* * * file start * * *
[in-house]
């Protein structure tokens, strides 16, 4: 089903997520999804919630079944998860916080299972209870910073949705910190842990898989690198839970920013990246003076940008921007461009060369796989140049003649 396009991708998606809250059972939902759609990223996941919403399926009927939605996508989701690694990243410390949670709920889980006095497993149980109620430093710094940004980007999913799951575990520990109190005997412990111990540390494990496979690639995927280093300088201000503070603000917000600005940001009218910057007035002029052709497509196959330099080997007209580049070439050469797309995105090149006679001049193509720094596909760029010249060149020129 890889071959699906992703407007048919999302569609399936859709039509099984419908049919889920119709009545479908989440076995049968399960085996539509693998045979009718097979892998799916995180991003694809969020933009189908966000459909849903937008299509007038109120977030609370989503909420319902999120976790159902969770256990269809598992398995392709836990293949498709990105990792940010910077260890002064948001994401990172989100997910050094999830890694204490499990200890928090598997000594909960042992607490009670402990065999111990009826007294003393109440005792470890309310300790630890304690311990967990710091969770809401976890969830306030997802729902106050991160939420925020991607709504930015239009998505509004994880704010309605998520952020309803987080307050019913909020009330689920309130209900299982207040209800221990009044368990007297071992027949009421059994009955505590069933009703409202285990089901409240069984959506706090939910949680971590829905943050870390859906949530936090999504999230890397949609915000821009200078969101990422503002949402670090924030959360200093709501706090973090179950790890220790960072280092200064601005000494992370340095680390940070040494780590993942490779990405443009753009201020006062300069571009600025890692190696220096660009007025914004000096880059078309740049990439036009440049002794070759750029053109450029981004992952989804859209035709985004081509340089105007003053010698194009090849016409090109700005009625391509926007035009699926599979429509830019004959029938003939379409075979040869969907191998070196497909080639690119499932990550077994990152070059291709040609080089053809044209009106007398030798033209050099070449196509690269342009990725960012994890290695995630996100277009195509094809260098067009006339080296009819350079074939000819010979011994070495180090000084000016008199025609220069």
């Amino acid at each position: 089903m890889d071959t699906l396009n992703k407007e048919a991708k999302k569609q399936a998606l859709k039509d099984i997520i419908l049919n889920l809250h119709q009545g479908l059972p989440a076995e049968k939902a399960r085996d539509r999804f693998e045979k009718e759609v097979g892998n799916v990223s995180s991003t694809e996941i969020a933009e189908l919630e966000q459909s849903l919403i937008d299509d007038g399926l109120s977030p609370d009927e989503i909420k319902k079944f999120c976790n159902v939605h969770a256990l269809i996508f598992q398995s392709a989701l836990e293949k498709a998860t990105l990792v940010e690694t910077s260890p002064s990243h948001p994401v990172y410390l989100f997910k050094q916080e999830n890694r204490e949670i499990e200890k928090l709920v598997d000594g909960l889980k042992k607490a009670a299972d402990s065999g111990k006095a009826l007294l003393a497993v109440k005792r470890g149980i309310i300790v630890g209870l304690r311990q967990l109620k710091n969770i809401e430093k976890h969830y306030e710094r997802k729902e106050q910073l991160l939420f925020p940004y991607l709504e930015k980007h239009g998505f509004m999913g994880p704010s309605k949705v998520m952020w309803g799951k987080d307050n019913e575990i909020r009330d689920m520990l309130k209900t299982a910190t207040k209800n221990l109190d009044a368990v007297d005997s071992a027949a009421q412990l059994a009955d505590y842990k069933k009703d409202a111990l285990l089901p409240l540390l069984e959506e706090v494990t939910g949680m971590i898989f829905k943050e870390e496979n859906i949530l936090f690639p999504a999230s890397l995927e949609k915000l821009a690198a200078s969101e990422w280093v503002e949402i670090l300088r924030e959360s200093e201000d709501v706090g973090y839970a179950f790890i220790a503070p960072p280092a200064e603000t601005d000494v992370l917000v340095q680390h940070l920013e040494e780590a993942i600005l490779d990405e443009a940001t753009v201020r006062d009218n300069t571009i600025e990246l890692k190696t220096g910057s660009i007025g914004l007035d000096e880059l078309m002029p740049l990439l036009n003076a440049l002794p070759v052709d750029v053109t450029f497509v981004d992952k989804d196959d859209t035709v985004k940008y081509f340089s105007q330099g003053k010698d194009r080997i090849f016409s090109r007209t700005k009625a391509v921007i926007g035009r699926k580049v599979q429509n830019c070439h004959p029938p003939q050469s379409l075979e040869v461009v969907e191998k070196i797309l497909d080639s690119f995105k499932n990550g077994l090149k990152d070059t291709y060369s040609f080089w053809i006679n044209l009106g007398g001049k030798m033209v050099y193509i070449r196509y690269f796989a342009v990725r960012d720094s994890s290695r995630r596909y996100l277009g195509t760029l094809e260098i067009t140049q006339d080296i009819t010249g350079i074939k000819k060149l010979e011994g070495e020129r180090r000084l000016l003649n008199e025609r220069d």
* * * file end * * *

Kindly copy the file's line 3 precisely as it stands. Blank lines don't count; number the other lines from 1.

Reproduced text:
């Amino acid at each position: 089903m890889d071959t699906l396009n992703k407007e048919a991708k999302k569609q399936a998606l859709k039509d099984i997520i419908l049919n889920l809250h119709q009545g479908l059972p989440a076995e049968k939902a399960r085996d539509r999804f693998e045979k009718e759609v097979g892998n799916v990223s995180s991003t694809e996941i969020a933009e189908l919630e966000q459909s849903l919403i937008d299509d007038g399926l109120s977030p609370d009927e989503i909420k319902k079944f999120c976790n159902v939605h969770a256990l269809i996508f598992q398995s392709a989701l836990e293949k498709a998860t990105l990792v940010e690694t910077s260890p002064s990243h948001p994401v990172y410390l989100f997910k050094q916080e999830n890694r204490e949670i499990e200890k928090l709920v598997d000594g909960l889980k042992k607490a009670a299972d402990s065999g111990k006095a009826l007294l003393a497993v109440k005792r470890g149980i309310i300790v630890g209870l304690r311990q967990l109620k710091n969770i809401e430093k976890h969830y306030e710094r997802k729902e106050q910073l991160l939420f925020p940004y991607l709504e930015k980007h239009g998505f509004m999913g994880p704010s309605k949705v998520m952020w309803g799951k987080d307050n019913e575990i909020r009330d689920m520990l309130k209900t299982a910190t207040k209800n221990l109190d009044a368990v007297d005997s071992a027949a009421q412990l059994a009955d505590y842990k069933k009703d409202a111990l285990l089901p409240l540390l069984e959506e706090v494990t939910g949680m971590i898989f829905k943050e870390e496979n859906i949530l936090f690639p999504a999230s890397l995927e949609k915000l821009a690198a200078s969101e990422w280093v503002e949402i670090l300088r924030e959360s200093e201000d709501v706090g973090y839970a179950f790890i220790a503070p960072p280092a200064e603000t601005d000494v992370l917000v340095q680390h940070l920013e040494e780590a993942i600005l490779d990405e443009a940001t753009v201020r006062d009218n300069t571009i600025e990246l890692k190696t220096g910057s660009i007025g914004l007035d000096e880059l078309m002029p740049l990439l036009n003076a440049l002794p070759v052709d750029v053109t450029f497509v981004d992952k989804d196959d859209t035709v985004k940008y081509f340089s105007q330099g003053k010698d194009r080997i090849f016409s090109r007209t700005k009625a391509v921007i926007g035009r699926k580049v599979q429509n830019c070439h004959p029938p003939q050469s379409l075979e040869v461009v969907e191998k070196i797309l497909d080639s690119f995105k499932n990550g077994l090149k990152d070059t291709y060369s040609f080089w053809i006679n044209l009106g007398g001049k030798m033209v050099y193509i070449r196509y690269f796989a342009v990725r960012d720094s994890s290695r995630r596909y996100l277009g195509t760029l094809e260098i067009t140049q006339d080296i009819t010249g350079i074939k000819k060149l010979e011994g070495e020129r180090r000084l000016l003649n008199e025609r220069d």